Although these characters seem to have nothing in common with each other, they're both statements. Statements about gay people. They don't reach beyond that. They're just gay to make a point -- a point that's not always clear, I might add. I long to see the day when TV shows have gay characters who are leading regular lives that don't center around their sexuality, the word gay isn't muttered every two minutes, and the sexuality of said gay characters is not a crutch for the writers to lean on but just a simple fact.
Maybe I feel this way because I'm in my early 20s, being a child of the late '80s, bordering on the '90s. I grew up in a society where people weren't afraid to use the word "gay" anymore, a society that was far from fully accepting of homosexuality but where people were at least accepting of the fact that there existed something like homosexuality. Every kid in school had an openly gay uncle or lesbian aunt somewhere, or at least they knew someone who had one. By the time we were born, being gay had already been taken out of the dark, seedy corners of the gay bar and thrust into mainstream society. The fight for basic openness had already been won.
This probably explains why, after coming out in my late teens, I didn't feel the need to hide away in my own community, far away from the heteronormative world that, a few decades prior, would have rejected me. The friends I collected understood me and realised that I wasn't me because I was gay, that being gay was just a small part of me that influenced my behavior and interests sometimes (let's just say that if Brokeback Mountain had been about two straight cowboys, I wouldn't have been so eager to see it) but didn't and doesn't define me, as cheesy as that may sound.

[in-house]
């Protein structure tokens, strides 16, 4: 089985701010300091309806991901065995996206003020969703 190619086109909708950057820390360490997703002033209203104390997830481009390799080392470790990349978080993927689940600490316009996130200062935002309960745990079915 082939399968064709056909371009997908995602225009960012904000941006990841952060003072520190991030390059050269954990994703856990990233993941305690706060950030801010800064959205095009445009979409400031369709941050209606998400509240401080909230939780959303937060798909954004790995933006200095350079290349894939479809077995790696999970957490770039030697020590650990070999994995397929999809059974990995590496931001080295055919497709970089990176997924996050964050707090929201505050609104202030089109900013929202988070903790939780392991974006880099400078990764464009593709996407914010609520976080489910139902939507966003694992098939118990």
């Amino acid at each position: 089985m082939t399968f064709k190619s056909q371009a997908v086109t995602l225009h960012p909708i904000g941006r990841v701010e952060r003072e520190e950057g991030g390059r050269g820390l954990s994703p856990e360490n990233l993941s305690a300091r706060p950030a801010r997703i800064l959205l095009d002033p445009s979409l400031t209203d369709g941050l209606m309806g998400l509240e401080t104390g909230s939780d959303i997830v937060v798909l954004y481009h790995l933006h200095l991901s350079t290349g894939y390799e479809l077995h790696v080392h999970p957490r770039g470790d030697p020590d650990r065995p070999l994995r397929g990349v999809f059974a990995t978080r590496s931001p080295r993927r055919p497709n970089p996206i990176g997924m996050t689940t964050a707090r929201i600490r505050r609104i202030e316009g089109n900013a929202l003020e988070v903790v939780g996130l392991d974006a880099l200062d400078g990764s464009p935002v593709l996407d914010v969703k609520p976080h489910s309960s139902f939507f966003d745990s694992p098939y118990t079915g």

That doesn't mean I don't believe in the power of the gay community. In fact, a world without gay bars is a world I wouldn't want to live in. I just think we need to start breaking down the imaginary walls we've put up around ourselves. It's time to move on and stop seeing ourselves as miles different from others, from straight people. It's time to realise that we're all people, not just gays and straights. We're all humans with different interests and likes, and it's time we celebrated that instead of immediately turning it into an opposition between gay and straight people. Just like there are gay people who are not into monogamy, there are straight people who are not into monogamy. Just like there are gay people who are into anonymous sex (or not), there are straight people who are into anonymous sex (or not). And so on and so forth.
If we're really going to stand up and fight for equality, isn't it time we started viewing ourselves as equal instead of separate? Instead of different? If we're going to tell kids it gets better, isn't it our duty to constantly put our efforts toward making it better? I hope that next time, Mr. Moylan will consider all of this before he decides to write another generalising article like "The Secrets Gay Men Don't Want Straight People to Know." I, for one, am already looking forward to "The Secrets Some People Don't Want Other People to Know."